Today, in the world of analytics and AI, as almost every decision is data-driven in the corporate world, Sattva Consulting, a research and consultancy firm, realised that the social sector is falling behind in the field.
With a mission to change this, Sattva Consulting, whose clients are only from the social sector including non-profits, CSRs, philanthropic organisations, and a few governments, started its own website called India Data Insights to help their clients make more informed data-driven decisions.
Analytics India Magazine got in touch with Ms Vrunda Bansode who heads the India Data Insights (IDI) team at Sattva to learn more about the challenges the social sector faces in terms of using open data and how the initiative is helping in overcoming them.
Challenges For The Social Sector To Use Open Data
While the social sector realises the importance of data, it fell behind in its use due to several fundamental reasons, some that have to do with data itself, and others in terms of affordability.
To form one complete dataset that can actually be used for analysing data and solving problems, not only is it available at different locations but also lacks standardisation to be collated together. This is due to several reasons.
One is that different ministries in one government do not share data with each other, according to Ms Bansode. Hence, for instance, the Ministry of Education generates a lot of its own data but does not use any data generated by the Ministry of Water Resources.
Secondly, datasets published do not have the same architecture or granularity. So if one wants to use the data from two different ministries, sometimes it cannot be collated together as it is aggregated at different geographies or maybe the format is completely different. Sometimes, granularity itself is defined differently.
“In such cases, one cannot get a complete picture to analyse and find the answers to relevant questions,” said Ms Bansode. “If, for instance, education data is showing a lack of school attendance in one district, one cannot conclude the reason behind it, if it has to do with bad water quality resulting into many students getting ill.”
Apart from the issues of data availability and interoperability, another reason why non-profits cannot make use of data-driven approaches is the affordability of the talent that can help them do that.
IDI For A More Data-Driven Social Sector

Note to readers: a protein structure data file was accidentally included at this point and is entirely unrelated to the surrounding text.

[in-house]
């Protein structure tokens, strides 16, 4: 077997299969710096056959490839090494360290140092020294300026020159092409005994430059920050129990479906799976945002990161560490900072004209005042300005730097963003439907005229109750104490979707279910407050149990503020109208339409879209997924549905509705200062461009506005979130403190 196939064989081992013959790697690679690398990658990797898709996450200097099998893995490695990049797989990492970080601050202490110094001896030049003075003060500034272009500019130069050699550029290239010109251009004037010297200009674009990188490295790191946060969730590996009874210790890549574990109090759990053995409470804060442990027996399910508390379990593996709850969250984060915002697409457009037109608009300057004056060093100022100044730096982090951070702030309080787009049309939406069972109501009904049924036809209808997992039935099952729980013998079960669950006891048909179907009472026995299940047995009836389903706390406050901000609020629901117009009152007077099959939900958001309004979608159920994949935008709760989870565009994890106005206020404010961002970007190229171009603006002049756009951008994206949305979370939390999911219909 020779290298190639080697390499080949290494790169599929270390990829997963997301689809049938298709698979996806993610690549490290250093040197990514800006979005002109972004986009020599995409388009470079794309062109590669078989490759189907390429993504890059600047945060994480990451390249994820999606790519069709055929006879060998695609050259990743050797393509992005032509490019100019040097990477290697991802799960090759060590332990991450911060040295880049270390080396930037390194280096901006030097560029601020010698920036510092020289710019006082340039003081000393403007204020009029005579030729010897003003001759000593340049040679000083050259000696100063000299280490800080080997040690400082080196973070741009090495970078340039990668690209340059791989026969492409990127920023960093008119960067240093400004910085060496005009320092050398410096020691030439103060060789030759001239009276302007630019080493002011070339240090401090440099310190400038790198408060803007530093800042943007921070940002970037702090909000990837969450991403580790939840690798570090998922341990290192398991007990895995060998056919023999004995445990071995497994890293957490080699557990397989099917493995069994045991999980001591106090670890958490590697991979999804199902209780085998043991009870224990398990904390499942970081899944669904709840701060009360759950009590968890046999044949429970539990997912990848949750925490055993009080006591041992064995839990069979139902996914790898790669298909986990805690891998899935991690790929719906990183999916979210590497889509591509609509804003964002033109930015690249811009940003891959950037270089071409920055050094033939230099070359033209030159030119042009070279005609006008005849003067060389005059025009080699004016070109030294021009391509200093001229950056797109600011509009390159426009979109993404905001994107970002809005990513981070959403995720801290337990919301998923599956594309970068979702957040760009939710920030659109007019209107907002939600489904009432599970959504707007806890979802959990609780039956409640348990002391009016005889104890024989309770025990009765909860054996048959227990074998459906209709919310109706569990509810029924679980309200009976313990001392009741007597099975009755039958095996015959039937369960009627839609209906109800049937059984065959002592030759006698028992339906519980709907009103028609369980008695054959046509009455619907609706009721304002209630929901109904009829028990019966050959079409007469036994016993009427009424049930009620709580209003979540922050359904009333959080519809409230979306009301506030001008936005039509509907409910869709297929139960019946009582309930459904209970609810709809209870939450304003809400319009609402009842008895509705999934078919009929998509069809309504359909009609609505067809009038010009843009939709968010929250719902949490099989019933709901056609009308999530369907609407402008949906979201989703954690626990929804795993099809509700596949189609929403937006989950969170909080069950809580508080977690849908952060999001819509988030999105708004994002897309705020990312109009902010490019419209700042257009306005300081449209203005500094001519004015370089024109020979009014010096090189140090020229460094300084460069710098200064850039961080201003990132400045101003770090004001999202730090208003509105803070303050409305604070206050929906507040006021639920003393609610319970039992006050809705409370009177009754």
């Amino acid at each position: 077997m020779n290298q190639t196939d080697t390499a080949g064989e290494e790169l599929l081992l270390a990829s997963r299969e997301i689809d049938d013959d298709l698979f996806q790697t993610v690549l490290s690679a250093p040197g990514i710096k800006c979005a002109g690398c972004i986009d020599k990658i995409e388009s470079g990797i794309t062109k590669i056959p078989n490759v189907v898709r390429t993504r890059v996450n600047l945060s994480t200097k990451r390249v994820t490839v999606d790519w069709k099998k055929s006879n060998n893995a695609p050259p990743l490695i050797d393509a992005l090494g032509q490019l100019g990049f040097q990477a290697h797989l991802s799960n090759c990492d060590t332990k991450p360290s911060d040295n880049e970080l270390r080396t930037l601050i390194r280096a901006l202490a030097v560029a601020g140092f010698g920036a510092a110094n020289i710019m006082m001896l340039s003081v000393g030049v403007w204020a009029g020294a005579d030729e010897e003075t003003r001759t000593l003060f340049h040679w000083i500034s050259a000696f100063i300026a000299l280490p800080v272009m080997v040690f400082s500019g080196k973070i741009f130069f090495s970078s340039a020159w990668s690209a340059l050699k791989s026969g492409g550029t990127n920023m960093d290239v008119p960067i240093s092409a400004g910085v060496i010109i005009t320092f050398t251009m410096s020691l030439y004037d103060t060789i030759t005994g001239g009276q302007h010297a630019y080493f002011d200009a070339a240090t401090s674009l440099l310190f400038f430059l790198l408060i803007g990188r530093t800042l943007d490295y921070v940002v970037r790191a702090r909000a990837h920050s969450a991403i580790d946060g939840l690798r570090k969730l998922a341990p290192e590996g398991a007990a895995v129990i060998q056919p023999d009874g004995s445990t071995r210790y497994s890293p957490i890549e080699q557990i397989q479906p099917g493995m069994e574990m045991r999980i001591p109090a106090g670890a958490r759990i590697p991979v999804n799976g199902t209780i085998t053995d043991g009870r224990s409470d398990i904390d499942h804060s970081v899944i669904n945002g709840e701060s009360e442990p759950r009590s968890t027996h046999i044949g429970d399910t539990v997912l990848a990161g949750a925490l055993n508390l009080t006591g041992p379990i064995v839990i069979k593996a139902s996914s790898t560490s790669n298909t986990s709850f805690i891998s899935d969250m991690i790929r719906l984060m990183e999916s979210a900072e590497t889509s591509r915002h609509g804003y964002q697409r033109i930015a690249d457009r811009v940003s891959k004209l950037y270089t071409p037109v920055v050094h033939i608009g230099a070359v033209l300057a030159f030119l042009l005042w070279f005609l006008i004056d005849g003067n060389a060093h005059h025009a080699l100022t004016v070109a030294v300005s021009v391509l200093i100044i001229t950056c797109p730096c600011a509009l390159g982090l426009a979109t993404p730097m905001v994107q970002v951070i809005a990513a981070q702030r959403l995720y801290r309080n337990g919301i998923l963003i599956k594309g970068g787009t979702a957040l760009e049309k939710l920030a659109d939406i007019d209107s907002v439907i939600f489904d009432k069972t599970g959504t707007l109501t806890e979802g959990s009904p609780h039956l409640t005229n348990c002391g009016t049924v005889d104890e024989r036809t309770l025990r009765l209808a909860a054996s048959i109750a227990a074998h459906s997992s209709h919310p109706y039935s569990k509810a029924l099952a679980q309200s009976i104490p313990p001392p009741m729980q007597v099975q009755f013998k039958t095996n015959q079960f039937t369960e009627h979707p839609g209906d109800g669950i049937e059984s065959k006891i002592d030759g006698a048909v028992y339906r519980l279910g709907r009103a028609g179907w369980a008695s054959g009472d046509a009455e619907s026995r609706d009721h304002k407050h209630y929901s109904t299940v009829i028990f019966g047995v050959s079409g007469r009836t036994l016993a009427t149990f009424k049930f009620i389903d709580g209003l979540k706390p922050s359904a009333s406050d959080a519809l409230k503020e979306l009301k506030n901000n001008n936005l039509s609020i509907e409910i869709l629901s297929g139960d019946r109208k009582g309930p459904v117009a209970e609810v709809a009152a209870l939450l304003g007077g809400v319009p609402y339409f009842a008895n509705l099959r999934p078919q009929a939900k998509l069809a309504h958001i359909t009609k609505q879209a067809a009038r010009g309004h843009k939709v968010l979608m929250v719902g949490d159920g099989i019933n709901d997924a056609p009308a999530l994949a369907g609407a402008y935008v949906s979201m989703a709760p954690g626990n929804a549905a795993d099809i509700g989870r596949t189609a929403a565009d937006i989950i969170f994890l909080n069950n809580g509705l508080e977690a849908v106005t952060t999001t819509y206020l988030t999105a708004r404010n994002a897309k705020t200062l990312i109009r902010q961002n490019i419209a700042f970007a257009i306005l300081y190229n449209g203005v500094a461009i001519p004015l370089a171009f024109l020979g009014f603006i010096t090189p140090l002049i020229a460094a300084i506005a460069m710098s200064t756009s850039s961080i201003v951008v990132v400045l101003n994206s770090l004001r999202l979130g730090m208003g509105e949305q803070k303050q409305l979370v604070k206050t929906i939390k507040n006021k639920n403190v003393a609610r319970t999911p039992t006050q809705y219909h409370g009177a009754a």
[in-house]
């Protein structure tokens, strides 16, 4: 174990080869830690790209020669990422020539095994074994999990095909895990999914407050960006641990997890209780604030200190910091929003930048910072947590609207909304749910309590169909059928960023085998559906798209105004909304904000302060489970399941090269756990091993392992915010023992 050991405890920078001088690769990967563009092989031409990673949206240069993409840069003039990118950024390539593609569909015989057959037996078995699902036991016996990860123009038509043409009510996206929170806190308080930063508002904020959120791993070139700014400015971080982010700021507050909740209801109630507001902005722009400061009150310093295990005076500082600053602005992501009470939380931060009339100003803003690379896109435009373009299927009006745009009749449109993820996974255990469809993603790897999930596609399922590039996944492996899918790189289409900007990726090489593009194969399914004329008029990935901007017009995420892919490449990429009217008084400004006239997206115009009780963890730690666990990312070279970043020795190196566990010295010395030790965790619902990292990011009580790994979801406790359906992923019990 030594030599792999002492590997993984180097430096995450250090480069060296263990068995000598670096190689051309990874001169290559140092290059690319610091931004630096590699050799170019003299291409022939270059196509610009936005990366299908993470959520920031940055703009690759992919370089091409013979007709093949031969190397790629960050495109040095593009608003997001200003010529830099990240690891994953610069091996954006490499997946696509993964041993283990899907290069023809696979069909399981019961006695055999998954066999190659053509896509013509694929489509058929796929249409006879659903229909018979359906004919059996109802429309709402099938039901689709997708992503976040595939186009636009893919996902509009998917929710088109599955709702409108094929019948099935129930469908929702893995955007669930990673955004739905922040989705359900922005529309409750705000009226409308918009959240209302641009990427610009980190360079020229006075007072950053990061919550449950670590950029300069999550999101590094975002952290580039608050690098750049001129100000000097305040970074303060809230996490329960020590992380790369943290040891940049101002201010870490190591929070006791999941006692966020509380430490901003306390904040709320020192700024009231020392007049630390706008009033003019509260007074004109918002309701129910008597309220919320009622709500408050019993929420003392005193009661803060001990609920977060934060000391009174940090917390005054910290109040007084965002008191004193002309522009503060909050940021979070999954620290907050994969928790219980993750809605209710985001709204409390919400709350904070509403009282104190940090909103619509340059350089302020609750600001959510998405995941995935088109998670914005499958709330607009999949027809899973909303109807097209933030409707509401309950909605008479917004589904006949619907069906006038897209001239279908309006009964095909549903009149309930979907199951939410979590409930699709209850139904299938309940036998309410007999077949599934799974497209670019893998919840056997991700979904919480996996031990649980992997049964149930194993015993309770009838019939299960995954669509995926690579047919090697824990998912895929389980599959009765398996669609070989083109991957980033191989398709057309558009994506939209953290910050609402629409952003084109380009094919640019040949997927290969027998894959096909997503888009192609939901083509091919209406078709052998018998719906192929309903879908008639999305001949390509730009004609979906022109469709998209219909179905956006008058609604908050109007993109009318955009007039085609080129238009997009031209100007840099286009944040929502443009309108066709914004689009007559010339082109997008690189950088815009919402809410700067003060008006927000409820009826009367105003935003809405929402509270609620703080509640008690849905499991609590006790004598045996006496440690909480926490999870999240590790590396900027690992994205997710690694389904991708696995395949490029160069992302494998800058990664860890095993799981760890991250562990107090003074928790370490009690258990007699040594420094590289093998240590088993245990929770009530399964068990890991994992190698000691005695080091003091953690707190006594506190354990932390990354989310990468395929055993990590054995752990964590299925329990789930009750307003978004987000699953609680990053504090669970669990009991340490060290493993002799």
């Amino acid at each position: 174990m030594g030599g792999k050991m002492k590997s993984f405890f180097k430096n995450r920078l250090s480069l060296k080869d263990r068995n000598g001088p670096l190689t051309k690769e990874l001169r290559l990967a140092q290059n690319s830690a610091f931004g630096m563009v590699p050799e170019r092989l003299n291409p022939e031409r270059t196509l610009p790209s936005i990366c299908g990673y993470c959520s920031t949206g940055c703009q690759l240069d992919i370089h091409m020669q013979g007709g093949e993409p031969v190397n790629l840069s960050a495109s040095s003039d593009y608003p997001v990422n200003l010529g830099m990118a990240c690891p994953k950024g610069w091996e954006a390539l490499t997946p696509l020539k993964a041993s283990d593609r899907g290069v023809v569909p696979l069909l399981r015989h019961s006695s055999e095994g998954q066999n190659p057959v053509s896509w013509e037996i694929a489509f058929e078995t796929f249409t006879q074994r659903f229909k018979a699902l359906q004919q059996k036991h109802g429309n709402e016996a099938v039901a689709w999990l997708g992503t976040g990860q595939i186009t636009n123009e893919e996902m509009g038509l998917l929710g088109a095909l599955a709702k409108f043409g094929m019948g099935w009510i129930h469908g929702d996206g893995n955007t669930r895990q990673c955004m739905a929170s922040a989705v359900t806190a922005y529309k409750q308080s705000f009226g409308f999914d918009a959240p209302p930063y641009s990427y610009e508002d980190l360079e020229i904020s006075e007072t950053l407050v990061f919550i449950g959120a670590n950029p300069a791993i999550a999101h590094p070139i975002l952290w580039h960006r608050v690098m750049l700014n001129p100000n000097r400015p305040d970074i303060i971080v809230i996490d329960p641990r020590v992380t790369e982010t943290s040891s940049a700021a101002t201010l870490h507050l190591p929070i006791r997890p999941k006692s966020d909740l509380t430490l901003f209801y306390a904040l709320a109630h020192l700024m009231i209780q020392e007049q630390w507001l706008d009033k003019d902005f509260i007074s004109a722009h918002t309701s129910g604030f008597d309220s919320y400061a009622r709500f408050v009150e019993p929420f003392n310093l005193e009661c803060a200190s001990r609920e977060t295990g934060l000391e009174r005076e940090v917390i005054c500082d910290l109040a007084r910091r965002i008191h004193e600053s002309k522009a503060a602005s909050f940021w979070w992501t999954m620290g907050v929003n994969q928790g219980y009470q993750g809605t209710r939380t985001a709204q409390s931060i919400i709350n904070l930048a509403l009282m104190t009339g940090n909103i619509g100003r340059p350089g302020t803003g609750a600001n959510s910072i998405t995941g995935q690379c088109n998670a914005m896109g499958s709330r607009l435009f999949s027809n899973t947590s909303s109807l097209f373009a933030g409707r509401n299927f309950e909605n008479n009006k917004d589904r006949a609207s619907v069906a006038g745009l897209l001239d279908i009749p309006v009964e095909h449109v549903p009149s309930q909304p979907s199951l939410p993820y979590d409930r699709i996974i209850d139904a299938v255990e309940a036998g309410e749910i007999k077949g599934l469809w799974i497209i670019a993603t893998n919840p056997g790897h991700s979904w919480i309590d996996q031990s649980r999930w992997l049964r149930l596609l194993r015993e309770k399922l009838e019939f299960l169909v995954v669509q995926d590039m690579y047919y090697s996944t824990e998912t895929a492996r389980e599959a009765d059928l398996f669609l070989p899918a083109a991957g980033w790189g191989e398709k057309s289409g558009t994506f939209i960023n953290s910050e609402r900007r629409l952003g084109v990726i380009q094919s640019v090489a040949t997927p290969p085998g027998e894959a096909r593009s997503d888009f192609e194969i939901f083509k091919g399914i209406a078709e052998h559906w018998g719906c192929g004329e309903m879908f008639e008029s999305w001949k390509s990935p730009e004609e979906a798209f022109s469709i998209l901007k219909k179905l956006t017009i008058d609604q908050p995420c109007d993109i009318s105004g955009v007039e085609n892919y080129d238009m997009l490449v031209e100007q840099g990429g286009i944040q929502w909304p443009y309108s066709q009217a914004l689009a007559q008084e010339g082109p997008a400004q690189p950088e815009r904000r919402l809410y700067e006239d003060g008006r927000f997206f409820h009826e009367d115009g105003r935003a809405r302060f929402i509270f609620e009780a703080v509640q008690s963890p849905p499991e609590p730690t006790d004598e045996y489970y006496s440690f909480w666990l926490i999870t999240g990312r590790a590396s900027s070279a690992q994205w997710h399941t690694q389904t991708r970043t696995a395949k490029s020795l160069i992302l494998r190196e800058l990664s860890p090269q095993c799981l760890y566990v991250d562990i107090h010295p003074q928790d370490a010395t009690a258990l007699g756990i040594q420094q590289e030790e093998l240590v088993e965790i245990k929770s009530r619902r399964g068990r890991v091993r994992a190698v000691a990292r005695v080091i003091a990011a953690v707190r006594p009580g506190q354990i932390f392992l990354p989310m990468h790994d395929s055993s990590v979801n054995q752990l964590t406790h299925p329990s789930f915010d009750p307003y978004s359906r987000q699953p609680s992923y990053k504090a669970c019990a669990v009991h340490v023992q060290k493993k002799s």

In keeping with the ‘open data’ spirit, not only does IDI help collate data across sectors from different sources, but it also makes it available to everyone free of cost. What it charges its customers is the analysis, visualisation and insights that come from this data.
“Many funders to the NGOs are looking for their organisations to be more data-oriented. Instead of hiring a person with a skillset, to collate and then analyse data, which could easily cost them a few lakhs of rupees annually, we provide these services only for ₹50,000 a year,” said Ms Bansode.
“Another goal that IDI wants to achieve is to narrow down where the problem is,” said Ms Bansode. “Hence, instead of just focusing on the Global Hunger Index, where India ranks 102, we want to identify within India which districts are the most vulnerable in terms of hunger and where the malnutrition problem is most acute.”
This strategy has also helped IDI, to advise CSRs to direct their funding in an area where it is most needed. Since the CSRs, being a part of big corporations, are located in big cities, the majority of the funding was going to districts that are relatively better to do than others.
The Aspirational Districts Program by NITI Aayog identified 115 most underdeveloped districts in India. However, states that account for only 15% of backward districts received more than 60% of the CSR expenditure in 2017-18.
“These are the kind of discrepancies and skewed distributions of CSRs that we are able to point out and that influences the funding decisions,” said Ms Bansode.
While advanced analytics and complex data science solutions using the currently available government data is too premature to achieve, IDI wants to keep helping the social sector make informed data-driven decisions. This could be to help solve social problems for an NGO or help CSRs decide where to direct their fundings.
IDI also aims to keep working with the government on open data to adapt and find solutions as the technology moves forward.